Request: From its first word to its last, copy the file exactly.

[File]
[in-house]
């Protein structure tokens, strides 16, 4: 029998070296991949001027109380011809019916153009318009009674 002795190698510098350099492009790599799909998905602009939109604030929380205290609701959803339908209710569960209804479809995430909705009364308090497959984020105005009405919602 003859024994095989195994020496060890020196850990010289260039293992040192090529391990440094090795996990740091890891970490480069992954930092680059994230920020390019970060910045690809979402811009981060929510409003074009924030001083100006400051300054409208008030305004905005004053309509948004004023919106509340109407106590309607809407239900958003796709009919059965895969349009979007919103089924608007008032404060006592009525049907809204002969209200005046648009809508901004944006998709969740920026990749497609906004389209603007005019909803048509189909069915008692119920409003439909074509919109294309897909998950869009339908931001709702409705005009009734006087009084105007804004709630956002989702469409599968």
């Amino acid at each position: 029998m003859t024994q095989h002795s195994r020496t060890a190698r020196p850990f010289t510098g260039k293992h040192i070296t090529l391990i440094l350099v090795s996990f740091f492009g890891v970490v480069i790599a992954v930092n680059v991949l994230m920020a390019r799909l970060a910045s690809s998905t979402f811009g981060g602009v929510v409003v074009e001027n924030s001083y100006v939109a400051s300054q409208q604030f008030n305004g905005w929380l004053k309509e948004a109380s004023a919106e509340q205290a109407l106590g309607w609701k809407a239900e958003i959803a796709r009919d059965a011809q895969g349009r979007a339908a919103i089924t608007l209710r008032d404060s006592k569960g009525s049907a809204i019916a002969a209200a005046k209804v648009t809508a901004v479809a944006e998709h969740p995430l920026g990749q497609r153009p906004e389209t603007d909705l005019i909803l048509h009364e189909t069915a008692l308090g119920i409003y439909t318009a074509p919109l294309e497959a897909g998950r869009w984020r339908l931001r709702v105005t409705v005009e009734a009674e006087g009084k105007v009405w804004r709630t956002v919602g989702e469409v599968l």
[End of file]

[in-house]
């Protein structure tokens, strides 16, 4: 029998070296991949001027109380011809019916153009318009009674 002795190698510098350099492009790599799909998905602009939109604030929380205290609701959803339908209710569960209804479809995430909705009364308090497959984020105005009405919602 003859024994095989195994020496060890020196850990010289260039293992040192090529391990440094090795996990740091890891970490480069992954930092680059994230920020390019970060910045690809979402811009981060929510409003074009924030001083100006400051300054409208008030305004905005004053309509948004004023919106509340109407106590309607809407239900958003796709009919059965895969349009979007919103089924608007008032404060006592009525049907809204002969209200005046648009809508901004944006998709969740920026990749497609906004389209603007005019909803048509189909069915008692119920409003439909074509919109294309897909998950869009339908931001709702409705005009009734006087009084105007804004709630956002989702469409599968």
């Amino acid at each position: 029998m003859t024994q095989h002795s195994r020496t060890a190698r020196p850990f010289t510098g260039k293992h040192i070296t090529l391990i440094l350099v090795s996990f740091f492009g890891v970490v480069i790599a992954v930092n680059v991949l994230m920020a390019r799909l970060a910045s690809s998905t979402f811009g981060g602009v929510v409003v074009e001027n924030s001083y100006v939109a400051s300054q409208q604030f008030n305004g905005w929380l004053k309509e948004a109380s004023a919106e509340q205290a109407l106590g309607w609701k809407a239900e958003i959803a796709r009919d059965a011809q895969g349009r979007a339908a919103i089924t608007l209710r008032d404060s006592k569960g009525s049907a809204i019916a002969a209200a005046k209804v648009t809508a901004v479809a944006e998709h969740p995430l920026g990749q497609r153009p906004e389209t603007d909705l005019i909803l048509h009364e189909t069915a008692l308090g119920i409003y439909t318009a074509p919109l294309e497959a897909g998950r869009w984020r339908l931001r709702v105005t409705v005009e009734a009674e006087g009084k105007v009405w804004r709630t956002v919602g989702e469409v599968l």